CMHS Students Implore Safety at “Walk-in” Vigil

Students at Calais Middle High School participated in a walk-in event on Thursday, March 15th to recognize the 17 fallen students and teachers of the Parkland shooting and to express their concerns about school safety. (Photos courtesy of Sandie Wong)

By Lura Jackson

 

With mass shootings at high schools around the nation becoming increasingly commonplace and threats of violence emerging in local schools – including Calais Middle High School itself – the students of CMHS organized a “walk-in” event to honor the 17 students and teachers killed during the February 14th shooting in Florida and to express their concerns about the need for safety in schools. While originally scheduled for Wednesday, March 14th, the event was held a day later on account of heavy snow closing the school.

The walk-in was intended to be held in concert with nationwide events organized by students, some of which included walk-outs that led to disciplinary action on the part of the school. Rather than staging a walk-out protest, the CHS Student Council and JMG worked with the school to coordinate the walk-in.

During the walk-in, students that wished to participate assembled together in the gymnasium. Those that did not wish to participate were given the option to do so in a separate space. Student Hannah Alley sang “Shine”, a song that was written by the Drama Club of Stoneman Douglas High School in memory of their fallen friends. Leah Calder then read a poem written by a student from Parkland. A period of silence was observed for 17 minutes, one for each victim of the Parkland shooting. Afterwards, students were encouraged to speak about their concerns and to ask questions to the school administration that was present.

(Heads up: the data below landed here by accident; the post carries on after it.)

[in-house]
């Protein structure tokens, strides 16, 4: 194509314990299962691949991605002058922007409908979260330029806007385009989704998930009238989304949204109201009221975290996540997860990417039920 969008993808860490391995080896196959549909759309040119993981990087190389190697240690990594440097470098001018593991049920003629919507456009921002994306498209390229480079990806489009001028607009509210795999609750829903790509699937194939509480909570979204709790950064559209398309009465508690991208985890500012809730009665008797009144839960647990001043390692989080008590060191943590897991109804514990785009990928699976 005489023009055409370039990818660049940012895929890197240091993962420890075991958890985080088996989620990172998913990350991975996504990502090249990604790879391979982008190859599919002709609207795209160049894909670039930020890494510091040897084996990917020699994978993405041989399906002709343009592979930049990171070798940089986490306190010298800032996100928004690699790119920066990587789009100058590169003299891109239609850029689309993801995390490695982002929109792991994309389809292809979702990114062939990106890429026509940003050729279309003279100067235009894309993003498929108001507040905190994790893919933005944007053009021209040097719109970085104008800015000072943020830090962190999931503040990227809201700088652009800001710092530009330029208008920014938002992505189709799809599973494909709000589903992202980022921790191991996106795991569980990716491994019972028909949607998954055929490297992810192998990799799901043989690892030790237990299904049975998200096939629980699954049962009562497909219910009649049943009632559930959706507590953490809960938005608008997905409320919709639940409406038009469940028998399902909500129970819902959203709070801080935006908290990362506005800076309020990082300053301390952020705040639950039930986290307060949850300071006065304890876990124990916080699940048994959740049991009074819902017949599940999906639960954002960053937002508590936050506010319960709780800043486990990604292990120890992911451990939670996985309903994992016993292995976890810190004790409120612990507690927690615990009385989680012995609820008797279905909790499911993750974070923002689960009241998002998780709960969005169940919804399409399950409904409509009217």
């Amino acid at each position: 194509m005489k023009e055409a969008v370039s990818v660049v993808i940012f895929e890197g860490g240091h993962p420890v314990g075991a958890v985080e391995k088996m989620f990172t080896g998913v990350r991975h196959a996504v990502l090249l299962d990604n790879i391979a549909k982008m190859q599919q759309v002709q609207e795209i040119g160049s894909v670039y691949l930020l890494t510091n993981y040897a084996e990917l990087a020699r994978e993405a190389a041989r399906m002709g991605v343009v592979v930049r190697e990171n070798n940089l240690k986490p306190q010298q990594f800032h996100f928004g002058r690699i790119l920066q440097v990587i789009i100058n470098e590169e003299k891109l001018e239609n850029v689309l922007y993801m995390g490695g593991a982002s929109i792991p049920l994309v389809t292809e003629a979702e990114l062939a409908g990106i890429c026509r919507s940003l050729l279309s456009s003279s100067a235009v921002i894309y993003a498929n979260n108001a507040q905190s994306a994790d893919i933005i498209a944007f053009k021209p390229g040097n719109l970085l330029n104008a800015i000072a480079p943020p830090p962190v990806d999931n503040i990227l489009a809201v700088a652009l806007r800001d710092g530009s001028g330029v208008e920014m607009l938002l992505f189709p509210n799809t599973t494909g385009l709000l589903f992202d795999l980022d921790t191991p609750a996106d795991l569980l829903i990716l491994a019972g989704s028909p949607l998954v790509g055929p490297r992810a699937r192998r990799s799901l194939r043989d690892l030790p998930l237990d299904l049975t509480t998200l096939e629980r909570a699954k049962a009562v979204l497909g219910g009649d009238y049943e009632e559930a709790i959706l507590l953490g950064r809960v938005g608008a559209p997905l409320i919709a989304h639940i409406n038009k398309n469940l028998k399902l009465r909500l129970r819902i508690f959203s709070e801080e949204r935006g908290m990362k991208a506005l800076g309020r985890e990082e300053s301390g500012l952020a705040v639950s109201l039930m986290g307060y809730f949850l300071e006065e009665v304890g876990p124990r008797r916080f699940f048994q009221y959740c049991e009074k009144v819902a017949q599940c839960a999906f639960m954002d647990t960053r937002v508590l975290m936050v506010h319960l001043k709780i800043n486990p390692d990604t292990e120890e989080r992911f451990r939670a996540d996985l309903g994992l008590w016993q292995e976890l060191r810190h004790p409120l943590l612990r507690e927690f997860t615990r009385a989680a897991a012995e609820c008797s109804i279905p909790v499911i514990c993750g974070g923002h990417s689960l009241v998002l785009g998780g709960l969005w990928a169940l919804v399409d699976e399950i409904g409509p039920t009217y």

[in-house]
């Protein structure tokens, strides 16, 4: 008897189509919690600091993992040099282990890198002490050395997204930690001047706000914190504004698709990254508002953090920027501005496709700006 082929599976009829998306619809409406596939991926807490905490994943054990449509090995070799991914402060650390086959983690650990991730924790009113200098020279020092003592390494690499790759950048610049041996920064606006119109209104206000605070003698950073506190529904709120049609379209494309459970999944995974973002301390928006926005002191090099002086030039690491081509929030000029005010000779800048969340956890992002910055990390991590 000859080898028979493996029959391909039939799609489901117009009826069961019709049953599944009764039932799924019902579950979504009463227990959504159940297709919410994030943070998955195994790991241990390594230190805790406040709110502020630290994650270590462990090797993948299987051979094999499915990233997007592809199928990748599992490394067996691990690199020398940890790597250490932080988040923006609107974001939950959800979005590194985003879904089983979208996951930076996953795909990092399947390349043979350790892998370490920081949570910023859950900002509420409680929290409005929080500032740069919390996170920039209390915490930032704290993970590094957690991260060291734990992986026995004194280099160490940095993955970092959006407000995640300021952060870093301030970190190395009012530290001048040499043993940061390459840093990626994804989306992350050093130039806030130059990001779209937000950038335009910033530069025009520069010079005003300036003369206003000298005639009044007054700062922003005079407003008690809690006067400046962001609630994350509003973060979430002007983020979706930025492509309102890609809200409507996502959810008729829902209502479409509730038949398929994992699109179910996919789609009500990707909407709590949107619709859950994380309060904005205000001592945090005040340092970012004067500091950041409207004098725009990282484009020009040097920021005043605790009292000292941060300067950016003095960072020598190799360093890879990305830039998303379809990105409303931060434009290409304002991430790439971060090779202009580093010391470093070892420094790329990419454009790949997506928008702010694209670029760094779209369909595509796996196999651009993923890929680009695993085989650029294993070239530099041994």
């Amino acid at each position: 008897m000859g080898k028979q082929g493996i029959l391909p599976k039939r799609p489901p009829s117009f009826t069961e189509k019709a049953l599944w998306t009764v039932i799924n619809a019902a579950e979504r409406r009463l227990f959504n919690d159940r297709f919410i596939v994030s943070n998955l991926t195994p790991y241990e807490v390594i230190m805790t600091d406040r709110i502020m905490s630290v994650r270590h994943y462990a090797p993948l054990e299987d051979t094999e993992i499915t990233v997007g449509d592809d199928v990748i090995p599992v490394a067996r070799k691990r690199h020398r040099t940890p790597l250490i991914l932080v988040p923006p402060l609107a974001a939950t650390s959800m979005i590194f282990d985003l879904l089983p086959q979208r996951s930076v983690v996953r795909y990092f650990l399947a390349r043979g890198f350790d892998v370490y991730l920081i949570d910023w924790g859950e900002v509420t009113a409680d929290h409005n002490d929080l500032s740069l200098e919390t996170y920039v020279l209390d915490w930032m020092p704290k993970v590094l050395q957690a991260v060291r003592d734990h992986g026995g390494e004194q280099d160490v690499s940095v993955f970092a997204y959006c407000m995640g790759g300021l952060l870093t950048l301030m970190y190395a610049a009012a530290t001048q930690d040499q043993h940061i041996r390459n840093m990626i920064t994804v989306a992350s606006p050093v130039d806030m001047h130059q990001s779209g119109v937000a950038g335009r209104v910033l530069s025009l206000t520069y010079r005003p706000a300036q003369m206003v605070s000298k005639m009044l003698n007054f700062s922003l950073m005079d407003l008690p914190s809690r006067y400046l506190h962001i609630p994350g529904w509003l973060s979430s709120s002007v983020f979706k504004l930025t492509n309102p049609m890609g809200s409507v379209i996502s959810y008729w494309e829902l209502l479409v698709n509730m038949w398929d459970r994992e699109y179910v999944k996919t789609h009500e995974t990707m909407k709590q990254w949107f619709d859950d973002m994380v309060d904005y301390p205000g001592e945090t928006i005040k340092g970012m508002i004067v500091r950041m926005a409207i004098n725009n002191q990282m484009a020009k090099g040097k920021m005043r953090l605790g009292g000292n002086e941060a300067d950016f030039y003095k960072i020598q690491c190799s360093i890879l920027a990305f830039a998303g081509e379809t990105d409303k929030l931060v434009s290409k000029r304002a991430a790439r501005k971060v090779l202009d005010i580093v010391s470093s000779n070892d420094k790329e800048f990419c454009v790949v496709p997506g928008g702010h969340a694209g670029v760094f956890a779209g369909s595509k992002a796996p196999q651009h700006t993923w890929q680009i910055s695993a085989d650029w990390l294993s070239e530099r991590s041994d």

“From my perspective, the walk-in went very well,” said student Dylan Carrier. “It was informative for both students and staff in the sense that us students feel our voices were heard and that administration will be working to better secure our school by using concerns from community members, parents, staff, and students.”

While many associate similar student-led events with protests against guns, the walk-in was not meant to specifically challenge guns but rather to focus on the need to review safety protocols and to ensure everything possible is being done to prevent violence on campus. “This walk-in was not meant to be a referendum on guns or any other political stance,” Superintendent Ron Jenkins said. “It was meant to be a beginning to share emotions and move toward solutions that will make our school stronger.”

The school administration and students continue to discuss methods of improving school safety, and everyone is invited to be a part of the conversation. “I would encourage students and parents of our community to attend future school committee meetings to discuss and review local school safety issues,” said school committee member Tom Robb.

Students at Calais Middle High School participated in a walk-in event on Thursday, March 15th to recognize the 17 fallen students and teachers of the Parkland shooting and to express their concerns about school safety. (Photos courtesy of Sandie Wong)